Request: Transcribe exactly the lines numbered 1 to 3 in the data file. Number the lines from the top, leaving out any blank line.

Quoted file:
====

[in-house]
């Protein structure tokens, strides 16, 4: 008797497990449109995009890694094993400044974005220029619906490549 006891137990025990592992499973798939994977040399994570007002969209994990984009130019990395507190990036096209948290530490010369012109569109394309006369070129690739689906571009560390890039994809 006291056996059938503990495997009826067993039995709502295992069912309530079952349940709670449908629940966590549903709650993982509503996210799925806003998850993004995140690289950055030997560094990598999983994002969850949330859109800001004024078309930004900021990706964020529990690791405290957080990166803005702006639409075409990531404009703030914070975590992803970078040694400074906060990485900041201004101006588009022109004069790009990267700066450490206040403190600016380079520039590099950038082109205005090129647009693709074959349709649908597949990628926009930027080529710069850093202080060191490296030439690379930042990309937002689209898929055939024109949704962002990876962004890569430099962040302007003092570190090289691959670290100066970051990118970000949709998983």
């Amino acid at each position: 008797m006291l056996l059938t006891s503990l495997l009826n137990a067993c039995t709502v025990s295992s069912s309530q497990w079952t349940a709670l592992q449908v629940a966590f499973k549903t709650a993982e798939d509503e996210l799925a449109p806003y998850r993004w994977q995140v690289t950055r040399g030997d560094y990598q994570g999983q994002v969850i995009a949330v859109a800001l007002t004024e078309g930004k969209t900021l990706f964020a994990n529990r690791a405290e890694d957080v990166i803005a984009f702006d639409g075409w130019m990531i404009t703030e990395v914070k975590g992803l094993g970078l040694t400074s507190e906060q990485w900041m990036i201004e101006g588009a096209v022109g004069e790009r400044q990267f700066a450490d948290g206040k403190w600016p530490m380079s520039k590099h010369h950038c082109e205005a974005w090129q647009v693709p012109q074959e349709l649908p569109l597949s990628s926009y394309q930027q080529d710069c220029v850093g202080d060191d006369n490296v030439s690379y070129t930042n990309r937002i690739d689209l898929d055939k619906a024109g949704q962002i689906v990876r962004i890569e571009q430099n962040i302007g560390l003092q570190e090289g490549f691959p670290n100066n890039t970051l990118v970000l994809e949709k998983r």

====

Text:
[in-house]
């Protein structure tokens, strides 16, 4: 008797497990449109995009890694094993400044974005220029619906490549 006891137990025990592992499973798939994977040399994570007002969209994990984009130019990395507190990036096209948290530490010369012109569109394309006369070129690739689906571009560390890039994809 006291056996059938503990495997009826067993039995709502295992069912309530079952349940709670449908629940966590549903709650993982509503996210799925806003998850993004995140690289950055030997560094990598999983994002969850949330859109800001004024078309930004900021990706964020529990690791405290957080990166803005702006639409075409990531404009703030914070975590992803970078040694400074906060990485900041201004101006588009022109004069790009990267700066450490206040403190600016380079520039590099950038082109205005090129647009693709074959349709649908597949990628926009930027080529710069850093202080060191490296030439690379930042990309937002689209898929055939024109949704962002990876962004890569430099962040302007003092570190090289691959670290100066970051990118970000949709998983």
């Amino acid at each position: 008797m006291l056996l059938t006891s503990l495997l009826n137990a067993c039995t709502v025990s295992s069912s309530q497990w079952t349940a709670l592992q449908v629940a966590f499973k549903t709650a993982e798939d509503e996210l799925a449109p806003y998850r993004w994977q995140v690289t950055r040399g030997d560094y990598q994570g999983q994002v969850i995009a949330v859109a800001l007002t004024e078309g930004k969209t900021l990706f964020a994990n529990r690791a405290e890694d957080v990166i803005a984009f702006d639409g075409w130019m990531i404009t703030e990395v914070k975590g992803l094993g970078l040694t400074s507190e906060q990485w900041m990036i201004e101006g588009a096209v022109g004069e790009r400044q990267f700066a450490d948290g206040k403190w600016p530490m380079s520039k590099h010369h950038c082109e205005a974005w090129q647009v693709p012109q074959e349709l649908p569109l597949s990628s926009y394309q930027q080529d710069c220029v850093g202080d060191d006369n490296v030439s690379y070129t930042n990309r937002i690739d689209l898929d055939k619906a024109g949704q962002i689906v990876r962004i890569e571009q430099n962040i302007g560390l003092q570190e090289g490549f691959p670290n100066n890039t970051l990118v970000l994809e949709k998983r």